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Flatouthruthefog

Driving Own Car In Burma

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I've recently driven my own-Thai registered 4x4 in and out of Malaysia (a dream) and Laos (a potholed pain).

Not to be discouraged, I now want to try Burma/Myanmar, but can't even find a road map. Can anyone advise on any aspect?

I'd prefer to enter from Mae Sot over the newly re-opened bridge and head for Moulmein and Rangoon.

I hear one must take a local guide in the car the whole way.

Are inquiries at their Embassy in Bkk likely to be met with sweet reasonableness?

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Last time I enquired about overland travel through Mae Sot I was told by Burmese Immigration that it was impossible as farangs were not allowed to go any further than the city limits. This was just before the border was closed last year.

Posted with Thaivisa App http://apps.thaivisa.com

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I read that it used to be possible to enter at Mae Sai (only) and drive to Kengtung and the Chinese border in your own vehicle, however this info is about 4 years old and I haven't heard anything since. I was keen to do it (on my motorcycle) but never got around to trying.

I managed to drive in Burma once when I rented a motorbike from a moto taxi guy in Inle lake. It was a completely trashed bike with an odmeter stuck at 99,999, but it got me around most of Inle lake and out to a couple of hot springs. Burma would be an amazing country for a self drive tour, hopefully it will continue to open up.

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Congratulations to FlatulantFrog for driving in and out of Malaysia and Laos, I have driven in and out of both countries and they are very different, suprisingly they are very different on both the Thai and other sides of the borders as there is much more paperwork needed to leave Thailand via Laos than leaving Thailand via Malaysia.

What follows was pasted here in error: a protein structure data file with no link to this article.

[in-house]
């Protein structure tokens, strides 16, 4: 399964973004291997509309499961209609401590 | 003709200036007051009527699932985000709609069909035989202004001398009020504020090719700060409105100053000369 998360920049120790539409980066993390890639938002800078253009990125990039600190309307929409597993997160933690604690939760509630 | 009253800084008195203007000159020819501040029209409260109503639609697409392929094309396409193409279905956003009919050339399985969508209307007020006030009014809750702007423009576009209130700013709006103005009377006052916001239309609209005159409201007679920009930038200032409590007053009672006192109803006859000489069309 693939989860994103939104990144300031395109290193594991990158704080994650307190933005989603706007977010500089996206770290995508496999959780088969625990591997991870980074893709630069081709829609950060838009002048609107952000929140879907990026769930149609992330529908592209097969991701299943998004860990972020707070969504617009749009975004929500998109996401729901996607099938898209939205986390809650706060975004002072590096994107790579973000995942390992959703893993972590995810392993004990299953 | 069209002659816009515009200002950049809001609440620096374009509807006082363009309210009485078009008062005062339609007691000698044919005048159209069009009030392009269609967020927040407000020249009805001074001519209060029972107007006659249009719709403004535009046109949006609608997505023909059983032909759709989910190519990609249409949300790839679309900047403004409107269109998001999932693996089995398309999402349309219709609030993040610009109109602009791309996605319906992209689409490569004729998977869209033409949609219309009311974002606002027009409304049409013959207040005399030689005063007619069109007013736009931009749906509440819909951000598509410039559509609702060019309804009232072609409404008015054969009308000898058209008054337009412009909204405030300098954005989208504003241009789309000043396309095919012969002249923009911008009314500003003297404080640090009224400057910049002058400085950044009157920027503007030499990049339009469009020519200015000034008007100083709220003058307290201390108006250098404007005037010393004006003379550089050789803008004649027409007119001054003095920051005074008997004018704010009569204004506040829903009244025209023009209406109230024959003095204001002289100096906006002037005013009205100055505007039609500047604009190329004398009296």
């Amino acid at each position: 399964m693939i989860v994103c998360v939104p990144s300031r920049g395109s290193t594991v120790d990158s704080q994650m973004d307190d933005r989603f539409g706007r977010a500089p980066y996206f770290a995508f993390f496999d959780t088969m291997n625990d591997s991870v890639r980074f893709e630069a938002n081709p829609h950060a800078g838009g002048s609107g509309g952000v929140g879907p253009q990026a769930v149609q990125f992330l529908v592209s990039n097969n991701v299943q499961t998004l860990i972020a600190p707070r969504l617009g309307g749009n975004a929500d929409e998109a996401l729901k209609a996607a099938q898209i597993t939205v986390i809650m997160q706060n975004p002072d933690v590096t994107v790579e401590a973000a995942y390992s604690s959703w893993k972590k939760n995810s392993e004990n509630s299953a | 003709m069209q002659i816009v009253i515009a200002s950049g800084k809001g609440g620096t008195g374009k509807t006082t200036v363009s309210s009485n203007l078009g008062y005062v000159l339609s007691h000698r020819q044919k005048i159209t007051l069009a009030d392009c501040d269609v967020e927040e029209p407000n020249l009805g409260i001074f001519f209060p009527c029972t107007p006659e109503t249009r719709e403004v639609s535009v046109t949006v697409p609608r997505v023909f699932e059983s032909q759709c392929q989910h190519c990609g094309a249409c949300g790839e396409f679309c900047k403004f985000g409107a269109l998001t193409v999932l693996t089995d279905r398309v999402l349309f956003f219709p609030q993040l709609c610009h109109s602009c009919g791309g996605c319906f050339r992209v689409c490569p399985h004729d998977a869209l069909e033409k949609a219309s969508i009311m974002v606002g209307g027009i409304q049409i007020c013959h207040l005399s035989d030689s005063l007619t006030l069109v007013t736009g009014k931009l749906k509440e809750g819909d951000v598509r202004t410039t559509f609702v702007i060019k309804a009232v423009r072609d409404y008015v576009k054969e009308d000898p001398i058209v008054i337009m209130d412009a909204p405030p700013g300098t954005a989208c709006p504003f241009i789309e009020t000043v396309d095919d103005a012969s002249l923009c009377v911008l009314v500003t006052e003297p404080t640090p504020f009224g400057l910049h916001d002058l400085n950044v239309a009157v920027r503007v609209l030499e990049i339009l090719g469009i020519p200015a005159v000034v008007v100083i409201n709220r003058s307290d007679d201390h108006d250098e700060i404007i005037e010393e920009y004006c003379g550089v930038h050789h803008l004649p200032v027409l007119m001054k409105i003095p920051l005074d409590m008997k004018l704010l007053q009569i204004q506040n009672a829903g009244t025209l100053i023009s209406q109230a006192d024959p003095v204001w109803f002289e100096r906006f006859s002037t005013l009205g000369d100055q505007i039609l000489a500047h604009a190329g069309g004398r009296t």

The comment made by edwinchester is normally only an issue if you turn up at the Burma (aka Myanmar) border without a pre-arranged visa, and under those circumstances you perhaps cannot leave the town of Irrawady, however I'm quite sure that restriction does not nesseseraly apply if you arrive with a suitable visa issued in Bangkok at the Myanmar Consulate.

This is different when you go to Tachiliek as Shan State issue a temporary (14 day) pass and hold on to your passport IF you don't have a visa already, it's easy enough to drive on up to the Chinese border but you cannot cross into China unless you have your passport (which means you needed a Visa for Myanmar in advance) and of course a Chinese Visa, though you probably still won't be allowed into China with a car, I say probably because it really dependes on who is on duty that day at the border and which way the wind is blowing, ie it's hit and miss at best. Your best bet is to keep smiling, tell the border guard how hansome he is, and be driving a Mercedes Benz !

In any event check the following, this is my quick guide to passing international borders in a car.